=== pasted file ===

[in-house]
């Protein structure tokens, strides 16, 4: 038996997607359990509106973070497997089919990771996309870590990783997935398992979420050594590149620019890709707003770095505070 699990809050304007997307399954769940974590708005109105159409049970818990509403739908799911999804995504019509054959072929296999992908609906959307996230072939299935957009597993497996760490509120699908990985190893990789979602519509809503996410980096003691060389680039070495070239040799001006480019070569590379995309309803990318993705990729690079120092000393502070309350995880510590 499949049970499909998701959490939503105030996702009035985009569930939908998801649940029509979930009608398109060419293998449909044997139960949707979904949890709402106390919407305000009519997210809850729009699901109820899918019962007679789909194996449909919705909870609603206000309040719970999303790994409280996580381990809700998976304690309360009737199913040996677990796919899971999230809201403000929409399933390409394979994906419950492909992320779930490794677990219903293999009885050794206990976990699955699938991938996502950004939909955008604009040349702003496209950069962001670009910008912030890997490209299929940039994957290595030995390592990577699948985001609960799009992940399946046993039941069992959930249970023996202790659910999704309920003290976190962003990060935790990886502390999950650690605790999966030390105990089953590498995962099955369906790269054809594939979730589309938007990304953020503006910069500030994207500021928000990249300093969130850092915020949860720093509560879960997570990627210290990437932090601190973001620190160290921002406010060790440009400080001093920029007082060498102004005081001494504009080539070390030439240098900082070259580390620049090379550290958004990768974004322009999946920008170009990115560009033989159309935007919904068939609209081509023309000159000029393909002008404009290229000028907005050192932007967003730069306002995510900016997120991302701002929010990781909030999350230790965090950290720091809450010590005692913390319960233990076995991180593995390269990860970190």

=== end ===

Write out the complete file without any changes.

[in-house]
């Protein structure tokens, strides 16, 4: 038996997607359990509106973070497997089919990771996309870590990783997935398992979420050594590149620019890709707003770095505070 699990809050304007997307399954769940974590708005109105159409049970818990509403739908799911999804995504019509054959072929296999992908609906959307996230072939299935957009597993497996760490509120699908990985190893990789979602519509809503996410980096003691060389680039070495070239040799001006480019070569590379995309309803990318993705990729690079120092000393502070309350995880510590 499949049970499909998701959490939503105030996702009035985009569930939908998801649940029509979930009608398109060419293998449909044997139960949707979904949890709402106390919407305000009519997210809850729009699901109820899918019962007679789909194996449909919705909870609603206000309040719970999303790994409280996580381990809700998976304690309360009737199913040996677990796919899971999230809201403000929409399933390409394979994906419950492909992320779930490794677990219903293999009885050794206990976990699955699938991938996502950004939909955008604009040349702003496209950069962001670009910008912030890997490209299929940039994957290595030995390592990577699948985001609960799009992940399946046993039941069992959930249970023996202790659910999704309920003290976190962003990060935790990886502390999950650690605790999966030390105990089953590498995962099955369906790269054809594939979730589309938007990304953020503006910069500030994207500021928000990249300093969130850092915020949860720093509560879960997570990627210290990437932090601190973001620190160290921002406010060790440009400080001093920029007082060498102004005081001494504009080539070390030439240098900082070259580390620049090379550290958004990768974004322009999946920008170009990115560009033989159309935007919904068939609209081509023309000159000029393909002008404009290229000028907005050192932007967003730069306002995510900016997120991302701002929010990781909030999350230790965090950290720091809450010590005692913390319960233990076995991180593995390269990860970190």